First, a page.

Pacific Island Ecosystems at Risk (PIER)

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Schizolobium parahyba
(Vell.) S. F. Blake, Fabaceae
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Present on Pacific Islands?  yes

Primarily a threat at high elevations?  no

Risk assessment results:  High risk; score: 7 (Hawaii-Pacific Weed Risk Assessment for Schizolobium parahyba)

Other Latin names:  Caesalpinia parahyba (Vell.) Allemão; Cassia parahyba Vell.; Schizolobium amazonicum Huber ex Ducke; Schizolobium excelsum Vogel; Schizolobium glutinosum Tul.; Schizolobium kellermanii Pittier; Schizolobium parahyba var. parahyba; Schizolobium parahybrum orth. var.; Schizolobium parahybum orth. var.

Common name(s): [more details]

English: Brazilian fire tree, Brazilian firetree

Portuguese: guapiruvu, parica

Habit:  tree

Description:  "Schizolobium parahyba* is a strange-looking tree with a tall, slender, often-unbranched trunk topped by a huge cluster of long, fern-like leaves. From a distance it looks like a tree fern, a giant one, for Schizolobium parahyba sometimes attains 30 m." (Tropical legumes, p. 204)

"Unarmed tree with large leaves, yellow flowers in paniculate racemes, a minute stigma, and compressed oblong-cuneate pods dehiscing into two halves and liberating the single apical seed, which remains enclosed in the similar-shaped papery envelope of endocarp resembling a wing." (JSTOR Global Plants)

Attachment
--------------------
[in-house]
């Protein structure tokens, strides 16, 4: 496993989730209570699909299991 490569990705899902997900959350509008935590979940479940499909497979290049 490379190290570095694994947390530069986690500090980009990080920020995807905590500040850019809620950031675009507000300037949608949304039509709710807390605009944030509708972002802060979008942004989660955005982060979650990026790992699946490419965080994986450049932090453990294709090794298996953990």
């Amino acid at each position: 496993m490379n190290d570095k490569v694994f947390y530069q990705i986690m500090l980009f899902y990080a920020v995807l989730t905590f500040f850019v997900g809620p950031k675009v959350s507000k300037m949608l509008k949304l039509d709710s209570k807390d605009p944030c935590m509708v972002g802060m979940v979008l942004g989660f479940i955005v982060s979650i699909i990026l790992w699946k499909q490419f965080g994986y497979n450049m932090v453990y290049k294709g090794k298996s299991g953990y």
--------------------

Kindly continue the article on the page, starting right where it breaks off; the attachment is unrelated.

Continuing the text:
Habitat/ecology:  "Within this wide range of climates [see "Native Range" entry, this ref] it is found in environments from rainforest to dry savanna, from plains to hill slopes, and from fertile to poor soils. It is obviously a very adaptable plant. ¶During its brief blooming season, Schizolobium parahyba becomes a huge mass of color, visible from a great distance; the golden blossoms occur in erect clusters 30 cm tall and it is a prized ornamental. . . . Little is known about this plant's silviculture, but it reproduces well and is easily cultivated." (Tropical legumes, p. 205)

Propagation:  "Little is known about this plant's silviculture, but it reproduces well and is easily cultivated." (Tropical legumes, p. 205)

Native range:  "The tree is common in the coastal subtropical environment of southeastern Brazil from Rio de Janeiro to Rio Grande do Sul. It also occurs widely in the tropics of Central America as far north as southern Mexico." (Tropical legumes, pp. 204-205)

Schizolobium parahyba (Fabaceae) is native to Mexico, Central America (Belize, Costa Rica, El Salvador, Guatemala, Nicaragua, Panama), and South America (Brazil, Venezuela, Bolivia, Columbia, Ecuador, Peru). (GRIN)

Impacts and invaded habitats:  Schizolobium parahyba is cited as naturalized in Puerto Rico. (Invasive species threats in the Caribbean region, p. 121)

Presence:

Pacific
Country/Terr./St. &
Island group
Location Cited status &
Cited as invasive &
Cited as cultivated &
Cited as aboriginal introduction?
Reference &
Comments
French Polynesia
Society Islands
Tahiti Island   Consortium of Pacific Herbaria (2018)
State of Hawaii
Hawaiian Islands
Hawai‘i (Big) Island   Consortium of Pacific Herbaria (2018)
State of Hawaii